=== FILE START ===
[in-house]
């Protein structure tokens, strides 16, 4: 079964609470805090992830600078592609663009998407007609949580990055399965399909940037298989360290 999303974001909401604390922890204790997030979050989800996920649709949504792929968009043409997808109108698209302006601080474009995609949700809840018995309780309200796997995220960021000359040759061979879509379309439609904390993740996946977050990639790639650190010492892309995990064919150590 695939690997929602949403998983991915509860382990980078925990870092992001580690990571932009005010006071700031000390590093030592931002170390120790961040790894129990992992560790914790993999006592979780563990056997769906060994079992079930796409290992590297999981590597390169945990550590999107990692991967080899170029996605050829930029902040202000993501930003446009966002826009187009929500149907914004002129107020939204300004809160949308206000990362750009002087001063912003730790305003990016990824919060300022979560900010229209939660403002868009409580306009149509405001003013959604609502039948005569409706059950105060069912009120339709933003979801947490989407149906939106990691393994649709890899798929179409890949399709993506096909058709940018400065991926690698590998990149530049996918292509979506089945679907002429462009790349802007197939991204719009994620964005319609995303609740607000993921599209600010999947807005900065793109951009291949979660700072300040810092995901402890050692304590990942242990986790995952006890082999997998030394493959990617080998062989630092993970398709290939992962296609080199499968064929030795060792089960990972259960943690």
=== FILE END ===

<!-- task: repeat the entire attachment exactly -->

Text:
[in-house]
């Protein structure tokens, strides 16, 4: 079964609470805090992830600078592609663009998407007609949580990055399965399909940037298989360290 999303974001909401604390922890204790997030979050989800996920649709949504792929968009043409997808109108698209302006601080474009995609949700809840018995309780309200796997995220960021000359040759061979879509379309439609904390993740996946977050990639790639650190010492892309995990064919150590 695939690997929602949403998983991915509860382990980078925990870092992001580690990571932009005010006071700031000390590093030592931002170390120790961040790894129990992992560790914790993999006592979780563990056997769906060994079992079930796409290992590297999981590597390169945990550590999107990692991967080899170029996605050829930029902040202000993501930003446009966002826009187009929500149907914004002129107020939204300004809160949308206000990362750009002087001063912003730790305003990016990824919060300022979560900010229209939660403002868009409580306009149509405001003013959604609502039948005569409706059950105060069912009120339709933003979801947490989407149906939106990691393994649709890899798929179409890949399709993506096909058709940018400065991926690698590998990149530049996918292509979506089945679907002429462009790349802007197939991204719009994620964005319609995303609740607000993921599209600010999947807005900065793109951009291949979660700072300040810092995901402890050692304590990942242990986790995952006890082999997998030394493959990617080998062989630092993970398709290939992962296609080199499968064929030795060792089960990972259960943690």